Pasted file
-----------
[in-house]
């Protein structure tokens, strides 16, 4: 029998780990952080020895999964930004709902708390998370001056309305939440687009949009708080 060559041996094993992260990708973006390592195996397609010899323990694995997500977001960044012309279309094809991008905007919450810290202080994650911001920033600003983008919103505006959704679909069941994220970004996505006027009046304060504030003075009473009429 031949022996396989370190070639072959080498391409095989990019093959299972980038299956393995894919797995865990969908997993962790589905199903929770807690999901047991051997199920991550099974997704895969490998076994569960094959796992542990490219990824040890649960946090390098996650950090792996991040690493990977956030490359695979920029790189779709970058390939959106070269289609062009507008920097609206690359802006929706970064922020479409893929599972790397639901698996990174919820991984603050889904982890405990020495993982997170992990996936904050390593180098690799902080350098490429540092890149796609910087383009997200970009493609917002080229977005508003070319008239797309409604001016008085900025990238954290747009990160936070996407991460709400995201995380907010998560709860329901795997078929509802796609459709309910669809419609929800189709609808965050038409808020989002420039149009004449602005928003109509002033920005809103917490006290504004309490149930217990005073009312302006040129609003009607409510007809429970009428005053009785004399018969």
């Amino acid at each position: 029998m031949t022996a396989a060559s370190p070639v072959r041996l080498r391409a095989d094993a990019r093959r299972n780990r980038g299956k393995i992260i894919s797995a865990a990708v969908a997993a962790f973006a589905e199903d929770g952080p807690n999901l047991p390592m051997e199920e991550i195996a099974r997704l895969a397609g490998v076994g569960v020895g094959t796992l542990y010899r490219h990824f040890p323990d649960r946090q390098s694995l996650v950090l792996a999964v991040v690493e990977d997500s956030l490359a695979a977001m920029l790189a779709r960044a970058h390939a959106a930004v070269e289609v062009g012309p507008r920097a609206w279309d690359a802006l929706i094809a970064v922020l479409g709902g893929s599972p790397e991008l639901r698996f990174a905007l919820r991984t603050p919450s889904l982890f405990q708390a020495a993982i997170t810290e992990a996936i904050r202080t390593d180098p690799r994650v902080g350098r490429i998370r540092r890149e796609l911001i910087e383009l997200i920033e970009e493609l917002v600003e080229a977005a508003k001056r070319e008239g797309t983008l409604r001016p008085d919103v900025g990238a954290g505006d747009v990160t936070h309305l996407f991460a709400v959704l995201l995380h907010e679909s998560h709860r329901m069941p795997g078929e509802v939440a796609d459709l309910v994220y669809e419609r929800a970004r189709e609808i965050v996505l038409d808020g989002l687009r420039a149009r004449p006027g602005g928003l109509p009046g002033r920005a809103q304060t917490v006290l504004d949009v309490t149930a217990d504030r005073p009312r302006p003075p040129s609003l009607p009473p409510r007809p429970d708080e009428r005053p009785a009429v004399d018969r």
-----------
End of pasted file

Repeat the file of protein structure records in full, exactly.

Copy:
[in-house]
């Protein structure tokens, strides 16, 4: 029998780990952080020895999964930004709902708390998370001056309305939440687009949009708080 060559041996094993992260990708973006390592195996397609010899323990694995997500977001960044012309279309094809991008905007919450810290202080994650911001920033600003983008919103505006959704679909069941994220970004996505006027009046304060504030003075009473009429 031949022996396989370190070639072959080498391409095989990019093959299972980038299956393995894919797995865990969908997993962790589905199903929770807690999901047991051997199920991550099974997704895969490998076994569960094959796992542990490219990824040890649960946090390098996650950090792996991040690493990977956030490359695979920029790189779709970058390939959106070269289609062009507008920097609206690359802006929706970064922020479409893929599972790397639901698996990174919820991984603050889904982890405990020495993982997170992990996936904050390593180098690799902080350098490429540092890149796609910087383009997200970009493609917002080229977005508003070319008239797309409604001016008085900025990238954290747009990160936070996407991460709400995201995380907010998560709860329901795997078929509802796609459709309910669809419609929800189709609808965050038409808020989002420039149009004449602005928003109509002033920005809103917490006290504004309490149930217990005073009312302006040129609003009607409510007809429970009428005053009785004399018969």
């Amino acid at each position: 029998m031949t022996a396989a060559s370190p070639v072959r041996l080498r391409a095989d094993a990019r093959r299972n780990r980038g299956k393995i992260i894919s797995a865990a990708v969908a997993a962790f973006a589905e199903d929770g952080p807690n999901l047991p390592m051997e199920e991550i195996a099974r997704l895969a397609g490998v076994g569960v020895g094959t796992l542990y010899r490219h990824f040890p323990d649960r946090q390098s694995l996650v950090l792996a999964v991040v690493e990977d997500s956030l490359a695979a977001m920029l790189a779709r960044a970058h390939a959106a930004v070269e289609v062009g012309p507008r920097a609206w279309d690359a802006l929706i094809a970064v922020l479409g709902g893929s599972p790397e991008l639901r698996f990174a905007l919820r991984t603050p919450s889904l982890f405990q708390a020495a993982i997170t810290e992990a996936i904050r202080t390593d180098p690799r994650v902080g350098r490429i998370r540092r890149e796609l911001i910087e383009l997200i920033e970009e493609l917002v600003e080229a977005a508003k001056r070319e008239g797309t983008l409604r001016p008085d919103v900025g990238a954290g505006d747009v990160t936070h309305l996407f991460a709400v959704l995201l995380h907010e679909s998560h709860r329901m069941p795997g078929e509802v939440a796609d459709l309910v994220y669809e419609r929800a970004r189709e609808i965050v996505l038409d808020g989002l687009r420039a149009r004449p006027g602005g928003l109509p009046g002033r920005a809103q304060t917490v006290l504004d949009v309490t149930a217990d504030r005073p009312r302006p003075p040129s609003l009607p009473p409510r007809p429970d708080e009428r005053p009785a009429v004399d018969r």